Winner of the New Zealand Book Awards Fiction prize Germany, 1939. Two children watch as their parents become immersed in the puzzling mechanisms of power. Siggi lives in the affluent ignorance of middle-class Berlin, her father a censor who excises prohibited words (‘promise’, ‘love’, ‘mercy’). Erich is an only child living a lush rural life, aware that he is shadowed by strange, unanswered questions. Drawn together as Germany’s hope for a glorious future begins to collapse, the children find temporary refuge in an abandoned theatre amidst the rubble of Berlin. Outside, white bedsheets hang from windows; all over the city people are talking of surrender. The days Siggi and Erich spend together will shape the rest of their lives. Watching over Siggi and Erich is the wish child, the mysterious narrator of their story. He sees what they see, he feels what they feel, yet his is a voice that comes from deep inside the wreckage of a nation’s dream.
Author: Michael C. Corballis
Publisher: University of Chicago Press
Release Date: 2017-03-29
Genre: Language Arts & Disciplines
It is time for the story of the evolution of language to be rewritten. Michael Corballis breaks tradition with the likes of Chomsky, Pinker, and Gould and shows how language was neither a great leap nor a merge of mental wires. Language, he argues, is a device for sharing our thoughts, and is not thought itself; thought evolved independently of language, and was not necessary for its later emergence. His story centers on the ability of mental time travel, that is to entertain thoughts that are not tied to the present, and the theory of mind, or the ability to read other people s minds. Language in this framework becomes a way of sharing our thoughts, of communicating about aspects of the world, exquisitely shaped to communicate about the non-present; ideas, and stories, that are housed in our minds. This involved grammar, a set of conventions by which our thinking can be put into words, so that others can share them. The main attributes of grammatical language were shaped gradually from some 2.5 million years ago, during the Pleistocene. It did not, Corballis contends, emerge in a fortuitous big bang a mere 60,000 years ago. Corballis sees the evolution of language as one of the strongest test cases for Darwin s theory of evolution by natural selection. Language evolution has been referred to as the hardest problems in science, and Corballis here offers some meaningful paths to its solution. "
Author: Simon Wills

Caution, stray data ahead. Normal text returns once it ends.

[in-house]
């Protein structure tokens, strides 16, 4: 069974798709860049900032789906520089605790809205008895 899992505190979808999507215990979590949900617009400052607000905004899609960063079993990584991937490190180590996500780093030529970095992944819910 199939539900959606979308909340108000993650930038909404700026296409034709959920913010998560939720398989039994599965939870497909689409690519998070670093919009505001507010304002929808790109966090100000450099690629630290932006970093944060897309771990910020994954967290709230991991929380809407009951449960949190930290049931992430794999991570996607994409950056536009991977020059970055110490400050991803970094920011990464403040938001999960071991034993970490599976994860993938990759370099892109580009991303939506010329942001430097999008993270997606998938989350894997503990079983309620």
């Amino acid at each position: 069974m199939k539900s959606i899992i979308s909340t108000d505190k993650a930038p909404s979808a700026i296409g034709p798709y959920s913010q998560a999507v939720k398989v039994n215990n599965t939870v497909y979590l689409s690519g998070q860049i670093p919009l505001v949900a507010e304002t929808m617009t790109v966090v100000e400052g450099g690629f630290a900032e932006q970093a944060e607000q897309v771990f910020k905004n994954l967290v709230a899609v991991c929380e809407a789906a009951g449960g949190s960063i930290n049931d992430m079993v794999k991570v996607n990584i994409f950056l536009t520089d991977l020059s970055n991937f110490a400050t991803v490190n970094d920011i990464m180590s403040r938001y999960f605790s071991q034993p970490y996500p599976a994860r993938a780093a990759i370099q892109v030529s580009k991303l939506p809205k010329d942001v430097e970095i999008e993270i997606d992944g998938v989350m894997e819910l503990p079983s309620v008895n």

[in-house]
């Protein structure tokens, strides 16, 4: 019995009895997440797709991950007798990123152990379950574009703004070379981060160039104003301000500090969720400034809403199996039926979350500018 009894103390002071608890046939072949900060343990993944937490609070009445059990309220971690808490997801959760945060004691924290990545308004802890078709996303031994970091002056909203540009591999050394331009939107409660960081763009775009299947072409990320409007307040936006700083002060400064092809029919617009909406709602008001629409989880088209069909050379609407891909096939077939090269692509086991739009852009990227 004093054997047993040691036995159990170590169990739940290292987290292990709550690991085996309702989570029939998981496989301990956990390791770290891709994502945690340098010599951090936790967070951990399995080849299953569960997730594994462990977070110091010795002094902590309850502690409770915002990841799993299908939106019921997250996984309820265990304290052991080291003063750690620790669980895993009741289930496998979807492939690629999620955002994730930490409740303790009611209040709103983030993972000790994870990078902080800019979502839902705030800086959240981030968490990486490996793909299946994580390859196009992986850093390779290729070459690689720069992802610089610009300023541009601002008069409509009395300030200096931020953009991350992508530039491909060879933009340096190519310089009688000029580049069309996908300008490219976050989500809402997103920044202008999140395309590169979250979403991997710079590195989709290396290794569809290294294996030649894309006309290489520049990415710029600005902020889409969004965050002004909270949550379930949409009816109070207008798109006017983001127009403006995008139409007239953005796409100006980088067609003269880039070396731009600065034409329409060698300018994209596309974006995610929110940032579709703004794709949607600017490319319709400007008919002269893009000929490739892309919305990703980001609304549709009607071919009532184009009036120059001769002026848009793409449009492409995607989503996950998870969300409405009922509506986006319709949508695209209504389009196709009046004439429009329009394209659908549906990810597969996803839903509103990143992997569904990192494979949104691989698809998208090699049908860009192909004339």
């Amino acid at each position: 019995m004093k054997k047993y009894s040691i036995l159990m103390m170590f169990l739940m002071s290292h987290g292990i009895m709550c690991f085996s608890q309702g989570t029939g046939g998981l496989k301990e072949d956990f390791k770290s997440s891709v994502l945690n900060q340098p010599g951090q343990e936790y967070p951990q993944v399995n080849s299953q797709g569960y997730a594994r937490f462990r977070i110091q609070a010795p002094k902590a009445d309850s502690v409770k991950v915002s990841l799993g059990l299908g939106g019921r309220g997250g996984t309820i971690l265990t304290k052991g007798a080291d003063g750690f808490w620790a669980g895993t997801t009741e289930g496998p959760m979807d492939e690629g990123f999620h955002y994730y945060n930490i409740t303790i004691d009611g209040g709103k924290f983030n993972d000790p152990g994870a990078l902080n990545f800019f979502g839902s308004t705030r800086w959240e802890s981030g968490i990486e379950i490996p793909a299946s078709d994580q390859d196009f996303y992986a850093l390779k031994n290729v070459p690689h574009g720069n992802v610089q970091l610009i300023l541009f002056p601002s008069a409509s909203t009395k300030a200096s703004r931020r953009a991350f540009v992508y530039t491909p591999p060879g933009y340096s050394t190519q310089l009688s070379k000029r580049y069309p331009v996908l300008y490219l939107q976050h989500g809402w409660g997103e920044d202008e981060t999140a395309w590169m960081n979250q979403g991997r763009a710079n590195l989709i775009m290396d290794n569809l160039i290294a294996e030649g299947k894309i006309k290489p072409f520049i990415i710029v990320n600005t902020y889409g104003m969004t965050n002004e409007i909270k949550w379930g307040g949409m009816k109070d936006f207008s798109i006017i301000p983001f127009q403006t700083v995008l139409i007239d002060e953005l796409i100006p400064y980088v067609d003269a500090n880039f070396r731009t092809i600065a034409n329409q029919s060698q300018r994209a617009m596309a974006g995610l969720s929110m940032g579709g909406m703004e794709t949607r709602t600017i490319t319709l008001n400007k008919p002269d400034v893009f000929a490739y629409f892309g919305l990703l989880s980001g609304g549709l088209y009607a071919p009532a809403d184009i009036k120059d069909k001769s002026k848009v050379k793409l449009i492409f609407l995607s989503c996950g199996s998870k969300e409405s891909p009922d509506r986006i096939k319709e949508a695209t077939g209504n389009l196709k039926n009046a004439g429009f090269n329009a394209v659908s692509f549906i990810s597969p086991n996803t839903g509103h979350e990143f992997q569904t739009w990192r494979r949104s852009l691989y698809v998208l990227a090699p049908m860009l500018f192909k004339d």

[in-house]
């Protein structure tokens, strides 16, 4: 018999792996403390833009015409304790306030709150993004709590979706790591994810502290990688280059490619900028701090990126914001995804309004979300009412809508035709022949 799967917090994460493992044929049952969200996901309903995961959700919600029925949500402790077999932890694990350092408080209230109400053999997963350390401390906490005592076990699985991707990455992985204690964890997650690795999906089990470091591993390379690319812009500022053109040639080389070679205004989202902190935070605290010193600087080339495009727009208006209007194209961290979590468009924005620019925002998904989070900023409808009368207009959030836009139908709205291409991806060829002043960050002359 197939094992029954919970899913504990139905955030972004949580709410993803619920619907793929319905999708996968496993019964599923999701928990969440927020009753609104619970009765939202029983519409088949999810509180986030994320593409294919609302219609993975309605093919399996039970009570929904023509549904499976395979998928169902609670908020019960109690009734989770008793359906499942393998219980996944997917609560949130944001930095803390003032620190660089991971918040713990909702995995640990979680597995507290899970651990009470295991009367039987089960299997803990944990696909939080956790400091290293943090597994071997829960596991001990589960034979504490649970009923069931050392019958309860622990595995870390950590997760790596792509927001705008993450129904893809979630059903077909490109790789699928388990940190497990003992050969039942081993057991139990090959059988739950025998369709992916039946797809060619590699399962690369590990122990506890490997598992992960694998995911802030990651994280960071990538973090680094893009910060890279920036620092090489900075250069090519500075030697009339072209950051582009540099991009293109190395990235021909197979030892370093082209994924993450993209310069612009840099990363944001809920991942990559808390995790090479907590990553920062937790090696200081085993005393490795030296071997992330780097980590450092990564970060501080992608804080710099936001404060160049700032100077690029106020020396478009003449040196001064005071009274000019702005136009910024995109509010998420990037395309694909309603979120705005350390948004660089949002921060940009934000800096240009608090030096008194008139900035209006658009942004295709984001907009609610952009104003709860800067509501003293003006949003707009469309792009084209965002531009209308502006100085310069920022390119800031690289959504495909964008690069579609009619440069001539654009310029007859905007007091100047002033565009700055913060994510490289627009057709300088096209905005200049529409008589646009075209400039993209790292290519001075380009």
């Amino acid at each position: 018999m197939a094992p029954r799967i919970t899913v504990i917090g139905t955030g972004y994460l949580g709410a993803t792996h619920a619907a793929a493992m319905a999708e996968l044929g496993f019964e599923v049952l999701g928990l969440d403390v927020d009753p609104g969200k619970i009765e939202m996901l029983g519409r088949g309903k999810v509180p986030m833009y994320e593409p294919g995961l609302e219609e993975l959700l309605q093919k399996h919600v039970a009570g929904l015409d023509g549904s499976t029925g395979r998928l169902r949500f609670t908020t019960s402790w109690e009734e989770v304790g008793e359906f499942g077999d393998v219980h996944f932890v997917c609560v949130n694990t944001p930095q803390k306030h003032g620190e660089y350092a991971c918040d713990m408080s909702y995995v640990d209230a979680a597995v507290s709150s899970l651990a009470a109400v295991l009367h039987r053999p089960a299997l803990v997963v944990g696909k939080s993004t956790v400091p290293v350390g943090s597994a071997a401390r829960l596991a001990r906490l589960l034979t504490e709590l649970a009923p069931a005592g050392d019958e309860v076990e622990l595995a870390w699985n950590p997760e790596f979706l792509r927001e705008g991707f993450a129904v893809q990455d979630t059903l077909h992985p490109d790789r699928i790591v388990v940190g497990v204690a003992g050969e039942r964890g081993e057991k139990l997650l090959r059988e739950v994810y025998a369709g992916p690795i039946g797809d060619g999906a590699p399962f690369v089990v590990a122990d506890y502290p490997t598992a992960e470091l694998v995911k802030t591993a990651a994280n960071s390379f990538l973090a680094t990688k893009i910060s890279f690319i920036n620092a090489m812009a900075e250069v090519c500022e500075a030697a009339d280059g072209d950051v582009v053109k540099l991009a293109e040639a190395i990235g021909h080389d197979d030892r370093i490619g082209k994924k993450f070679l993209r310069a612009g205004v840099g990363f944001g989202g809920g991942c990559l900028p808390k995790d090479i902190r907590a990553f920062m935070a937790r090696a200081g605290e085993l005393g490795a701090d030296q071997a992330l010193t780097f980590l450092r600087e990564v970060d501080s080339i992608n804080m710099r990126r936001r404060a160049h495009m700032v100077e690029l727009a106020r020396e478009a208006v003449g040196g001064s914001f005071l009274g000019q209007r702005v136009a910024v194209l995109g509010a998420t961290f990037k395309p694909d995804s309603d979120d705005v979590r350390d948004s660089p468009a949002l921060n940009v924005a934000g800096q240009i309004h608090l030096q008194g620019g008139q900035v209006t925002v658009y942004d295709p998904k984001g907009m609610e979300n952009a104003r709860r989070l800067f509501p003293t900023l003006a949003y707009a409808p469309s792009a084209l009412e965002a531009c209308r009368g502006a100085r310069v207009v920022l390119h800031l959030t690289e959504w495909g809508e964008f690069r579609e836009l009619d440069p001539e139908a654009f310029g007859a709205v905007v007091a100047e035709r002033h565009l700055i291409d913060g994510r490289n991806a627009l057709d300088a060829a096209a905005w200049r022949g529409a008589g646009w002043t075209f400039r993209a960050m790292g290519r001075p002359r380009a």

Publisher: Pen and Sword
Release Date: 2014-10-30
A social history of sea travel from the passengers' perspective, encompassing all walks of life and vessels departing from a variety of UK ports. Simon Wills tells the stories of ordinary people who travelled by sea between 1600 and 1940, from early Ameri
Author: Cixin Liu
Publisher: Tor Books
Release Date: 2017-03-14
This discounted ebundle includes: The Three-Body Problem, The Dark Forest, Death’s End "Wildly imaginative, really interesting." —President Barack Obama The Three-Body trilogy by New York Times bestseller Cixin Liu keeps you riveted with high-octane action, political intrigue, and unexpected twists in this saga of first contact with the extraterrestrial Trisolaris. The Three-Body Problem — An alien civilization on the brink of destruction captures the signal and plans to invade Earth. Meanwhile, on Earth, different camps start forming, planning to either welcome the superior beings and help them take over a world seen as corrupt, or to fight against the invasion. The Dark Forest — In The Dark Forest, the aliens' human collaborators may have been defeated, but the presence of the sophons, the subatomic particles that allow Trisolaris instant access to all human information remains. Humanity responds with the Wallfacer Project, a daring plan that grants four men enormous resources to design secret strategies, hidden through deceit and misdirection from Earth and Trisolaris alike. Three of the Wallfacers are influential statesmen and scientists, but the fourth is a total unknown. Luo Ji, an unambitious Chinese astronomer and sociologist, is baffled by his new status. All he knows is that he's the one Wallfacer that Trisolaris wants dead. Death’s End — Half a century after the Doomsday Battle, Cheng Xin, an aerospace engineer from the early 21st century, awakens from hibernation in this new age. She brings with her knowledge of a long-forgotten program dating from the beginning of the Trisolar Crisis, and her very presence may upset the delicate balance between two worlds. Will humanity reach for the stars or die in its cradle? Other Books by Cixin Liu (Translated to English) The Remembrance of Earth's Past The Three-Body Problem The Dark Forest Death's End Other Books Ball Lightning At the Publisher's request, this title is being sold without Digital Rights Management Software (DRM) applied.